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Pearl Harbor and all that (partly off topic)

Quite a few libertarians of my acquaintance have trouble thinking straight about World War II in the Pacific. The recent anniversary of Pearl Harbor brings them out with their arguments that U.S. government provoked the Japanese government into starting the war. Let’s review the facts, with a complementary glance at Japanese colonial monetary arrangements.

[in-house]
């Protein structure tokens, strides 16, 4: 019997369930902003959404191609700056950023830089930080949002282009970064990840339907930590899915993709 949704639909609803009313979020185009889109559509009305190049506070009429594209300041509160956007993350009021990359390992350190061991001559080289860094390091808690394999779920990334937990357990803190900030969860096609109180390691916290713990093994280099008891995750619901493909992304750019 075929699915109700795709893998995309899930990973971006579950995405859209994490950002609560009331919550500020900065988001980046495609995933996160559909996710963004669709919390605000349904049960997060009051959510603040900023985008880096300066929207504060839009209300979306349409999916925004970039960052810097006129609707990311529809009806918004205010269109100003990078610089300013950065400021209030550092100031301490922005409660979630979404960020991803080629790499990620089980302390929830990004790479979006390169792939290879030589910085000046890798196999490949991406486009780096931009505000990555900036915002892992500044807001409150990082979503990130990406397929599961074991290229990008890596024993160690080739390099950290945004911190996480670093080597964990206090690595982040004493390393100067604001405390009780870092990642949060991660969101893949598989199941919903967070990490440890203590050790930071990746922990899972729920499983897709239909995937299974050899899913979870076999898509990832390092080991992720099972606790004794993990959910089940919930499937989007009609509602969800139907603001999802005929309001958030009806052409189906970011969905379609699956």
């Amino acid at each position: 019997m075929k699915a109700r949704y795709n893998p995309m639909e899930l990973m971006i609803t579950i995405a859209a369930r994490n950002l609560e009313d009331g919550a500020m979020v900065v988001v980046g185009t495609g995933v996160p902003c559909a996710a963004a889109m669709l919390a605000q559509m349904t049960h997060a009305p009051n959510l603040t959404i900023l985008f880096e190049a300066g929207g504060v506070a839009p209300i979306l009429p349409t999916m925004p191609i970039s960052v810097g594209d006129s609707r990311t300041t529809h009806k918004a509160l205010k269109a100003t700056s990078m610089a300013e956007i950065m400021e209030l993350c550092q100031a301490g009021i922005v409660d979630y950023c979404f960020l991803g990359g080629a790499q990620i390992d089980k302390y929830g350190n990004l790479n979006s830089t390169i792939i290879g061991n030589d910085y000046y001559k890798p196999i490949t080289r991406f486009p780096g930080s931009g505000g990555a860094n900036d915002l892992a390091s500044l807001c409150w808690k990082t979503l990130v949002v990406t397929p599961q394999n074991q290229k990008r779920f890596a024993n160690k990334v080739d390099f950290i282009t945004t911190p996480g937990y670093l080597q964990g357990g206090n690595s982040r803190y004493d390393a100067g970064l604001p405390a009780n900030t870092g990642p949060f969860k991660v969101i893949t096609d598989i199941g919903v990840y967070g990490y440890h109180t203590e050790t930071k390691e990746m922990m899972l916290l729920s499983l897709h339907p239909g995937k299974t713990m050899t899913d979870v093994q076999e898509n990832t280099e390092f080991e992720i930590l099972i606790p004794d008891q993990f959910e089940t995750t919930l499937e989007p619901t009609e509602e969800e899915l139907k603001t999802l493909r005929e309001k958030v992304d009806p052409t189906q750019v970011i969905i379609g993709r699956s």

Japan emerged as an international power with the Sino-Japanese War of 1894-5. The Korean monarchy appealed to the Chinese and Japanese governments to help it suppress a revolt. Both sent troops. Japan’s troops seized the royal family and installed a new government that repudiated all Korean treaties with China. War followed, and Japan won. China ceded Taiwan and the Pescadores Islands. In 1904-5 Japan fought Russia after breaking off talks over spheres of influence in Korea and Manchuria. Japan started the war by sinking Russian warships at Inchon. Russia ceded part of Sakhalin island to Japan and recognized a Japanese sphere of influence in Korea. Japan annexed Korea in 1910. Early in World War I, Japanese forces occupied German colonies in the Pacific. In 1915 Japan presented the “Twenty-One Demands” to China, which would have reduced China to a Japanese protectorate, but withdrew them in the face of pressure from foreign governments.  During the Russian civil war, Japanese forces occupied Vladivostok and nominally controlled a huge territory in eastern Siberia, though they had to retreat after the Red Army defeated anti-Bolshevik forces.  In 1919-1920 Japanese forces violently suppressed the Samil independence movement in Korea. In the interwar period the former German colonies in the Pacific became a League of Nations mandate under Japanese administration. In violation of the mandate agreement, Japan established substantial military bases on the islands.